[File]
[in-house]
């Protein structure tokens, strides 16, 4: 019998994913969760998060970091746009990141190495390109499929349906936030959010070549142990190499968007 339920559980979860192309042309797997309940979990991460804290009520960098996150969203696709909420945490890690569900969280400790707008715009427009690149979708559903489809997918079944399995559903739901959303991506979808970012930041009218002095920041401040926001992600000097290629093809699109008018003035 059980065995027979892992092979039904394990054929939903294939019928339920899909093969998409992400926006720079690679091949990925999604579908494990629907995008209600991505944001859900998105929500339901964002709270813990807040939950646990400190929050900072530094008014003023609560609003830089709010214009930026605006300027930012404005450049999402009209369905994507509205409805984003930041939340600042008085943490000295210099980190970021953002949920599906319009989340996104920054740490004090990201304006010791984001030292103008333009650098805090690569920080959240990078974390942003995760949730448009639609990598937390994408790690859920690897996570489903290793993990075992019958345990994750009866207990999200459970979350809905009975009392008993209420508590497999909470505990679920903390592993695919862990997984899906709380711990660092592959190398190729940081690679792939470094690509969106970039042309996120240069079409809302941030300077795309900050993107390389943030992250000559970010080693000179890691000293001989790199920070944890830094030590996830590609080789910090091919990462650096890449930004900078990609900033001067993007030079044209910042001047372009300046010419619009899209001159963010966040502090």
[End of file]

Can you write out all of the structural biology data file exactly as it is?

[in-house]
């Protein structure tokens, strides 16, 4: 019998994913969760998060970091746009990141190495390109499929349906936030959010070549142990190499968007 339920559980979860192309042309797997309940979990991460804290009520960098996150969203696709909420945490890690569900969280400790707008715009427009690149979708559903489809997918079944399995559903739901959303991506979808970012930041009218002095920041401040926001992600000097290629093809699109008018003035 059980065995027979892992092979039904394990054929939903294939019928339920899909093969998409992400926006720079690679091949990925999604579908494990629907995008209600991505944001859900998105929500339901964002709270813990807040939950646990400190929050900072530094008014003023609560609003830089709010214009930026605006300027930012404005450049999402009209369905994507509205409805984003930041939340600042008085943490000295210099980190970021953002949920599906319009989340996104920054740490004090990201304006010791984001030292103008333009650098805090690569920080959240990078974390942003995760949730448009639609990598937390994408790690859920690897996570489903290793993990075992019958345990994750009866207990999200459970979350809905009975009392008993209420508590497999909470505990679920903390592993695919862990997984899906709380711990660092592959190398190729940081690679792939470094690509969106970039042309996120240069079409809302941030300077795309900050993107390389943030992250000559970010080693000179890691000293001989790199920070944890830094030590996830590609080789910090091919990462650096890449930004900078990609900033001067993007030079044209910042001047372009300046010419619009899209001159963010966040502090």